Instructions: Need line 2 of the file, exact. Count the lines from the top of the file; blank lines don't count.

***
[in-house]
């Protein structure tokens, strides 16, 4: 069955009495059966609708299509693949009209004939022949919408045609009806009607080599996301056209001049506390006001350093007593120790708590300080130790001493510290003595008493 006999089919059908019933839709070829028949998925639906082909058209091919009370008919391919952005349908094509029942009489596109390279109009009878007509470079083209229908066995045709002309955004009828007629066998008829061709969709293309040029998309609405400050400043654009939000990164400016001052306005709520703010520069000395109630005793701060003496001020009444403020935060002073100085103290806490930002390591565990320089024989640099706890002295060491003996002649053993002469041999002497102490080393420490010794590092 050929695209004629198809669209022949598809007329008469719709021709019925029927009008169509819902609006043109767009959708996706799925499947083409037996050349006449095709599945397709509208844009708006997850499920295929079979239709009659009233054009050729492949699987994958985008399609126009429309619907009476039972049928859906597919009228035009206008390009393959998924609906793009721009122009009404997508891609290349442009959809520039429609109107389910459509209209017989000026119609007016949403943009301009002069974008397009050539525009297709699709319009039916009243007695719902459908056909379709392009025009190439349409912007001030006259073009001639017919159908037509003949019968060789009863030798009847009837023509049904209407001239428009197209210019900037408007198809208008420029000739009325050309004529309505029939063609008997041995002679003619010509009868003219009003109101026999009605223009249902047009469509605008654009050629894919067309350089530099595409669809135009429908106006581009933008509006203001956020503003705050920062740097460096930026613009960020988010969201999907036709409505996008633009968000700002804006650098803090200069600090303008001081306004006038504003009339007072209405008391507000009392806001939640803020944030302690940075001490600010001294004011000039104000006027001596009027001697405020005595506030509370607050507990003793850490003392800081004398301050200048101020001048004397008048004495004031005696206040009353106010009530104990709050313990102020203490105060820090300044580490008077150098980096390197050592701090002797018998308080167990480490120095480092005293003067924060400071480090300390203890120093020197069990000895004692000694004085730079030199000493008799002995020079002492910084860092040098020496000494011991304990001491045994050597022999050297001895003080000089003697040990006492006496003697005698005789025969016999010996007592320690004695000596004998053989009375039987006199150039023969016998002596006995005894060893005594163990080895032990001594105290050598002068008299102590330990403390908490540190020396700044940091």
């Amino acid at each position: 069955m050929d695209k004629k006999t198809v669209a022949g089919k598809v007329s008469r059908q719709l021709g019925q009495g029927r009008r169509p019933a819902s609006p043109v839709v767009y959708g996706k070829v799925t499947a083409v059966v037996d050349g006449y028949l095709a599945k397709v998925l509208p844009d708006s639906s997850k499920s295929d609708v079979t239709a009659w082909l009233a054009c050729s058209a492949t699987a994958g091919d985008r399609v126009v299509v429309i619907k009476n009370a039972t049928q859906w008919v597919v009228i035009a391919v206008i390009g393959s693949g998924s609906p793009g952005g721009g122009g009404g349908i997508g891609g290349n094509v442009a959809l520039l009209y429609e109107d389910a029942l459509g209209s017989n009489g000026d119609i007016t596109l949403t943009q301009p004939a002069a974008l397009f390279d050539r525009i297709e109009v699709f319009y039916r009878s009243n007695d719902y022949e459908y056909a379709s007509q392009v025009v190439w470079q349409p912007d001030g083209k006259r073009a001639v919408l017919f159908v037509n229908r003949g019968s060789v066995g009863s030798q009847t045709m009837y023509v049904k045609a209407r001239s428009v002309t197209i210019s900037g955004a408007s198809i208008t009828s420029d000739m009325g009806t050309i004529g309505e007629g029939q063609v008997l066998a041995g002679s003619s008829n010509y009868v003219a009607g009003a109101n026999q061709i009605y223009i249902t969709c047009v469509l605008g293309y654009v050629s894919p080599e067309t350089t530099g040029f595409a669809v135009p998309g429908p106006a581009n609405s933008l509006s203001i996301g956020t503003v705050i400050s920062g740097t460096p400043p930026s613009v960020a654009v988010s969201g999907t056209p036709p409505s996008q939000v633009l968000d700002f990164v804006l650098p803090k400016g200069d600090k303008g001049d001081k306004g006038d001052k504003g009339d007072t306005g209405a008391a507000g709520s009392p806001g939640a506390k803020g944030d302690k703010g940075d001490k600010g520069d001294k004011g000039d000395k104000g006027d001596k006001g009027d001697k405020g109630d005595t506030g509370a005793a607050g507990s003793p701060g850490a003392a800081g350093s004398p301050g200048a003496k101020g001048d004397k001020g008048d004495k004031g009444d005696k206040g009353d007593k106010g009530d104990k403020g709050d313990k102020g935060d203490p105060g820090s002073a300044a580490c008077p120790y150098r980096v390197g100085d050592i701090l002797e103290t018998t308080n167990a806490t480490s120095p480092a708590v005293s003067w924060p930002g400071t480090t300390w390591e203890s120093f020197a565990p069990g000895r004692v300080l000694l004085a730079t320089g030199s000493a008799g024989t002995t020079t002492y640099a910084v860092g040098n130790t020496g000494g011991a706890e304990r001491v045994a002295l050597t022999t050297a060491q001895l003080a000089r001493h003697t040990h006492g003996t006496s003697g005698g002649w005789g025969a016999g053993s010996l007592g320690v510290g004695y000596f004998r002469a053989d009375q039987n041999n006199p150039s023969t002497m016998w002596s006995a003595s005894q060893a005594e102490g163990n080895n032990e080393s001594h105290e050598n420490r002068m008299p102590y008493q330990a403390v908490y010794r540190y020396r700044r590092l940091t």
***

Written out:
């Protein structure tokens, strides 16, 4: 069955009495059966609708299509693949009209004939022949919408045609009806009607080599996301056209001049506390006001350093007593120790708590300080130790001493510290003595008493 006999089919059908019933839709070829028949998925639906082909058209091919009370008919391919952005349908094509029942009489596109390279109009009878007509470079083209229908066995045709002309955004009828007629066998008829061709969709293309040029998309609405400050400043654009939000990164400016001052306005709520703010520069000395109630005793701060003496001020009444403020935060002073100085103290806490930002390591565990320089024989640099706890002295060491003996002649053993002469041999002497102490080393420490010794590092 050929695209004629198809669209022949598809007329008469719709021709019925029927009008169509819902609006043109767009959708996706799925499947083409037996050349006449095709599945397709509208844009708006997850499920295929079979239709009659009233054009050729492949699987994958985008399609126009429309619907009476039972049928859906597919009228035009206008390009393959998924609906793009721009122009009404997508891609290349442009959809520039429609109107389910459509209209017989000026119609007016949403943009301009002069974008397009050539525009297709699709319009039916009243007695719902459908056909379709392009025009190439349409912007001030006259073009001639017919159908037509003949019968060789009863030798009847009837023509049904209407001239428009197209210019900037408007198809208008420029000739009325050309004529309505029939063609008997041995002679003619010509009868003219009003109101026999009605223009249902047009469509605008654009050629894919067309350089530099595409669809135009429908106006581009933008509006203001956020503003705050920062740097460096930026613009960020988010969201999907036709409505996008633009968000700002804006650098803090200069600090303008001081306004006038504003009339007072209405008391507000009392806001939640803020944030302690940075001490600010001294004011000039104000006027001596009027001697405020005595506030509370607050507990003793850490003392800081004398301050200048101020001048004397008048004495004031005696206040009353106010009530104990709050313990102020203490105060820090300044580490008077150098980096390197050592701090002797018998308080167990480490120095480092005293003067924060400071480090300390203890120093020197069990000895004692000694004085730079030199000493008799002995020079002492910084860092040098020496000494011991304990001491045994050597022999050297001895003080000089003697040990006492006496003697005698005789025969016999010996007592320690004695000596004998053989009375039987006199150039023969016998002596006995005894060893005594163990080895032990001594105290050598002068008299102590330990403390908490540190020396700044940091």